Government expenditure and economic growth in the European Union countries
Agne Šimelyte and
International Journal of Social Economics, 2018, vol. 45, issue 2, 372-386
Purpose - The purpose of this paper is to provide more reliable estimates of the relationship between government spending and economic growth in the European Union (EU) during the period of 1995-2015. Design/methodology/approach - The methodology consisted of several different stages. In the first stage for an assessment of dynamics of government spending and economic growth indicators over two decades, descriptive statistics analysis was employed. Correlation analysis helped to identify the relationships between government expenditures (GEs) and economic growth. In the third stage, for modeling the relationship and the estimation of causality between GE and economic growth, Granger causality testing was applied. Findings - The research indicated that eight EU countries have a significant relationship between government spending and economic growth. Research limitations/implications - This study has been bounded by general GE and economic growth only. The breakdowns of general GE on the basis of the activities they support have not been considered in this paper, which is the main limitation of the research. Despite the limitation, it might be maintained that the research highlights key relationships in the EU countries. Originality/value - These insights might be useful for policy makers. In countries with unidirectional causality running from GE to economic growth, the government can employ expenditure as a factor for growth. The governments should ensure that resources are properly managed and efficiently allocated to accelerate economic growth in the countries with unidirectional causality from GDP to GE.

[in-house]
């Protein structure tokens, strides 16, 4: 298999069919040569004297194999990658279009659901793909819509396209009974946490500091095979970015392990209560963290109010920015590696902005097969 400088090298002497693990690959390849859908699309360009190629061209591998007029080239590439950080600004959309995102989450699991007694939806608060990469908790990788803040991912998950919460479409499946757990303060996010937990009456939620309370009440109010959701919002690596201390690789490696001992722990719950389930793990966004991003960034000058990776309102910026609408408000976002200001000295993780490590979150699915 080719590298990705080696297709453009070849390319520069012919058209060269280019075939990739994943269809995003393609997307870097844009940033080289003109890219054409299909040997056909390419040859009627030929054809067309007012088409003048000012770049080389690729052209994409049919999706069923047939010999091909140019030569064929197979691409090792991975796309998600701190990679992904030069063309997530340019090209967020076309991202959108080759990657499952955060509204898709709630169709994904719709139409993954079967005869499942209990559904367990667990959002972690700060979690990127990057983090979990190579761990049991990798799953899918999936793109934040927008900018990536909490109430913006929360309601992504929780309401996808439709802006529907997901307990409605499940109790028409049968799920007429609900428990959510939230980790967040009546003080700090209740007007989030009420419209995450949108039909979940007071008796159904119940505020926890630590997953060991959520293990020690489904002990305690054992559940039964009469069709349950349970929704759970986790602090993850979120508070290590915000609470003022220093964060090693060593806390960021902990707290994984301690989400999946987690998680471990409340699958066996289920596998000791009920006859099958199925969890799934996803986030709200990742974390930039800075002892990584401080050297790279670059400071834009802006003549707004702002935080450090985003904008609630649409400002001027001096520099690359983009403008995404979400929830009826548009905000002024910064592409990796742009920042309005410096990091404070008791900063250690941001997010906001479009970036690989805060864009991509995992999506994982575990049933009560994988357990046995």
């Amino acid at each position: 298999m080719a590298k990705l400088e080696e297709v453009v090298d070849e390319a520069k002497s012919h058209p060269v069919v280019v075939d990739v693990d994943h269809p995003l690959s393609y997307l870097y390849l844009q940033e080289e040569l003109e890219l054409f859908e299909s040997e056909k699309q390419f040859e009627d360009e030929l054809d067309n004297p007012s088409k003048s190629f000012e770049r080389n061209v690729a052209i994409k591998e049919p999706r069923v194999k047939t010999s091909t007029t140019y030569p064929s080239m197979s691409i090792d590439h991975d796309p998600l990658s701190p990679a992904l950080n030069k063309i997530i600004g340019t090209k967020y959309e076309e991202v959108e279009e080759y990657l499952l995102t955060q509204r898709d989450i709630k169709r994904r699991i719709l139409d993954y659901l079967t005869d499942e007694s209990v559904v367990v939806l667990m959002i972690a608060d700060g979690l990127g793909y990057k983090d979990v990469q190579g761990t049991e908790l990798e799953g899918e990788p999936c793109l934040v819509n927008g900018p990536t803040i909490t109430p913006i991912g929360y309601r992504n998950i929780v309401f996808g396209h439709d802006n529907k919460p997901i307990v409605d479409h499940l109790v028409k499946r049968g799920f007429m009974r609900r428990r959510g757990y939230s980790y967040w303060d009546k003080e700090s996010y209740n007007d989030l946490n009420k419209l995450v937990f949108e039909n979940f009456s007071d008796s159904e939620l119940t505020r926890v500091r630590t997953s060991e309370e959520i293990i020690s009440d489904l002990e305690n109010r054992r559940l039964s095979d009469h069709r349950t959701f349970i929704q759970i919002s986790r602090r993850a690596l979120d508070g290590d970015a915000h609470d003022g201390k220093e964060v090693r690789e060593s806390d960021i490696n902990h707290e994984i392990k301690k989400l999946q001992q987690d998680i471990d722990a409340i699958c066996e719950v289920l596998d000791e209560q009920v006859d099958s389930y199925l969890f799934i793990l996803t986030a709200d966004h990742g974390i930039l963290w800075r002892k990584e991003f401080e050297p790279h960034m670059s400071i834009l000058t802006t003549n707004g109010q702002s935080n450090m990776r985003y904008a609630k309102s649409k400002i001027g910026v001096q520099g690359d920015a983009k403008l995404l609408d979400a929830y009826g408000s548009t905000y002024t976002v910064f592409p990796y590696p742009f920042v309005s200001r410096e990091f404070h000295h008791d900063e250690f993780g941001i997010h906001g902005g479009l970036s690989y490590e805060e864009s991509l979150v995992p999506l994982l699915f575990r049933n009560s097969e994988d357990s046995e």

Keywords: European Union; Economic growth; Granger causality; Government expenditure; C10; H50; O10 (search for similar items in EconPapers)
References: View references in EconPapers View complete reference list from CitEc
Citations: Track citations by RSS feed
Downloads: (external link)
http://www.emeraldinsight.com/10.1108/IJSE-12-2016 ... RePEc&WT.mc_id=RePEc (text/html)
Access to full text is restricted to subscribers
This item may be available elsewhere in EconPapers: Search for items with the same title.
Export reference: BibTeX
RIS (EndNote, ProCite, RefMan)
Persistent link: https://EconPapers.repec.org/RePEc:eme:ijsepp:ijse-12-2016-0365
Ordering information: This journal article can be ordered from
Emerald Group Publishing, Howard House, Wagon Lane, Bingley, BD16 1WA, UK
Access Statistics for this article
International Journal of Social Economics is currently edited by Dr Colin Tyler and James Connelly
More articles in International Journal of Social Economics from Emerald Group Publishing
Bibliographic data for series maintained by Virginia Chapman ().